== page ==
Hopes were raised on the first day of the month that this year’s hideous climatic patterns might finally be changing for the better (i.e. worse) when we enjoyed the very lightest speckling of drizzle during the afternoon, but it was so little that at several of the weather stations the amount wasn’t even enough to register. Some more odd drops fell over the first weekend of the month but, as they say in these parts, it was barely enough to settle the dust. And then it got worse (or better?) as temperatures began to warm up considerably to the extent that we were into the high 20ºs C in some parts of the country by the middle of the next week. The heat, combined with the ongoing drought, was a recipe for wild fires with a number burning around the Vila Real area on the 15th. By this date, according to the Met Office, a huge 53 % of continental Portugal was under ‘extreme’ drought conditions, and the remaining 47 % was merely ‘severe’.
The sudden onset of this warm weather made quite a change since figures released by the Instituto de Meteorologia had just confirmed that on a national scale this winter (December to February) was the third coldest since records began in 1931, as well as the driest, needless to say. But the first hot spell was well and truly over by the 20th and we then had about a week of much cooler, cloudier days. But no more than that. Temperatures climbed back into the high 20ºs again by the end of the month and there was a definite summery feel in the air – which was the last thing that anyone wanted.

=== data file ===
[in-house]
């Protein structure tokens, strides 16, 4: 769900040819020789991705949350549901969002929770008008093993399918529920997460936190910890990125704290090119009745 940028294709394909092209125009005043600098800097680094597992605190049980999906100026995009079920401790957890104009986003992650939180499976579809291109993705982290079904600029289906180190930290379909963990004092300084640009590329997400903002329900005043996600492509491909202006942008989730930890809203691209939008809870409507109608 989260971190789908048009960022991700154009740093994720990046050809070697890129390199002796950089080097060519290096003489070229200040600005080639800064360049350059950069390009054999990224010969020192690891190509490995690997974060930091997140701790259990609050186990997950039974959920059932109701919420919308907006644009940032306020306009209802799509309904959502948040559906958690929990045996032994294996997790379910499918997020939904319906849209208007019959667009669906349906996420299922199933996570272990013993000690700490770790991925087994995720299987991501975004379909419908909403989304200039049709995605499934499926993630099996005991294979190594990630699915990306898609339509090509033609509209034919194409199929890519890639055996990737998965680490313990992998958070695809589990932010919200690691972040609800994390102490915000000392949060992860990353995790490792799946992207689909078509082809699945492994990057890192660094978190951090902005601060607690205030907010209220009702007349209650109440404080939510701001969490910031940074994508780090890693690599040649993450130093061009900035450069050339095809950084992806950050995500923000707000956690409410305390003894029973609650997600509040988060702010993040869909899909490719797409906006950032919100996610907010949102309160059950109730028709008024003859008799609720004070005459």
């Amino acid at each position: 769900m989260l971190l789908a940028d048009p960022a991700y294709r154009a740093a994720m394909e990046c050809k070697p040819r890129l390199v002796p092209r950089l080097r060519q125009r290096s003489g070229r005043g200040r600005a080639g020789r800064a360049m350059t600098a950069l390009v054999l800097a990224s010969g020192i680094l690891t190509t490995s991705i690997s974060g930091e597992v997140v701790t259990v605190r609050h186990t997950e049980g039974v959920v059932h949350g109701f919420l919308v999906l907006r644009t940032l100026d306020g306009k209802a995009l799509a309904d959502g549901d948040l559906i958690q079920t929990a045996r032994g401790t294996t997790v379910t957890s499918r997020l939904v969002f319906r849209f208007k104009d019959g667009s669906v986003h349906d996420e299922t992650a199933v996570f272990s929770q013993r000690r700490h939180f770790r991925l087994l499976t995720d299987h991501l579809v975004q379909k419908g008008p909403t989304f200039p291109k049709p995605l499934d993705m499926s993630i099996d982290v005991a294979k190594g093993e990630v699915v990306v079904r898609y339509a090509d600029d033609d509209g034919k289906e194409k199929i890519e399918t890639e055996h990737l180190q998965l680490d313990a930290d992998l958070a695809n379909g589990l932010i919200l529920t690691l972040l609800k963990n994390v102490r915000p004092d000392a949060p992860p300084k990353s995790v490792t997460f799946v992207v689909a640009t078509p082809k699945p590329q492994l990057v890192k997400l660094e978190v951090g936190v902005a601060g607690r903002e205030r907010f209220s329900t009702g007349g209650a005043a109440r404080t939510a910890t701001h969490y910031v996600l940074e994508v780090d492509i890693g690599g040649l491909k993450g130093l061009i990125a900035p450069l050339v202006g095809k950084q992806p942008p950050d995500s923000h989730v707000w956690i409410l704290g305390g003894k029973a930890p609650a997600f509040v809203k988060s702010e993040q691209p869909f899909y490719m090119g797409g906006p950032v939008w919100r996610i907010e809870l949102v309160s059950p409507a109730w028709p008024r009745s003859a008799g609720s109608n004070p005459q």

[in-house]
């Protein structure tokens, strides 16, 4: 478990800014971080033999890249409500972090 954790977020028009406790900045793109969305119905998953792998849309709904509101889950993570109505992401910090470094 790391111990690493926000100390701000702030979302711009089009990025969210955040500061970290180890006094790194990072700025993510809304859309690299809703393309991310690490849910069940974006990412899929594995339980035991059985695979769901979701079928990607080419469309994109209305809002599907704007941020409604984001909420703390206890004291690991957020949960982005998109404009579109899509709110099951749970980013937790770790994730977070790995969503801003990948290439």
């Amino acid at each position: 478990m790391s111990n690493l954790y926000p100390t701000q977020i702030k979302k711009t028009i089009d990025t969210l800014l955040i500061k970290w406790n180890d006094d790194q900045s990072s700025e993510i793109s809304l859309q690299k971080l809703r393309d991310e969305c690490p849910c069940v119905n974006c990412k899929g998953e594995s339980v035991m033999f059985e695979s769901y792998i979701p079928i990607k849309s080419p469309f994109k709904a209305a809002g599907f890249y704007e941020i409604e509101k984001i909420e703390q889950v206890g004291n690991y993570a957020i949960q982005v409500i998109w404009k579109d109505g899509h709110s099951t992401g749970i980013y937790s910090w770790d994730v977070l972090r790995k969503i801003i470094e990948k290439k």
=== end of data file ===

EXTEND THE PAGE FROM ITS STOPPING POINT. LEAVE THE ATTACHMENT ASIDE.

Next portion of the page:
This second hot period appeared to be associated with the start of the warm evening winds that so characterise summer in the Douro but, like everything else climatic in recent months, they were going the wrong way – blowing down-river. And whilst we were desperate for winds of change, it wasn’t this sort: dragging in hot air from central Iberia, rather than nice cool and moist air from over the Atlantic. Round about this time the house martins arrived back from their winter break in warmer climes, only to fly about bemusedly, looking in vain for mud with which to build their nests.
It then stayed consistently hot right through to the end of March, meaning that another rash of forest fires broke out across the country on the 29th, including one in the hills just inland from Porto. For several hours a yellowish cloud of pine and eucalypt scented smoke hung heavily over the city. The air did generally appear to be getting heavier though, as if the humidity was building up. These thundery conditions gave the impression that the weather might finally break in time for the end of the month, but an area of low pressure in the southeast brought only some minor changes. The skies were slightly threatening, there was a bit more wind and even the occasional localised shower. Nevertheless, it was clear that the effects of this instability were more keenly felt in the south of the country and any impact that they might have had on the dire viticultural situation in the Douro was negligible.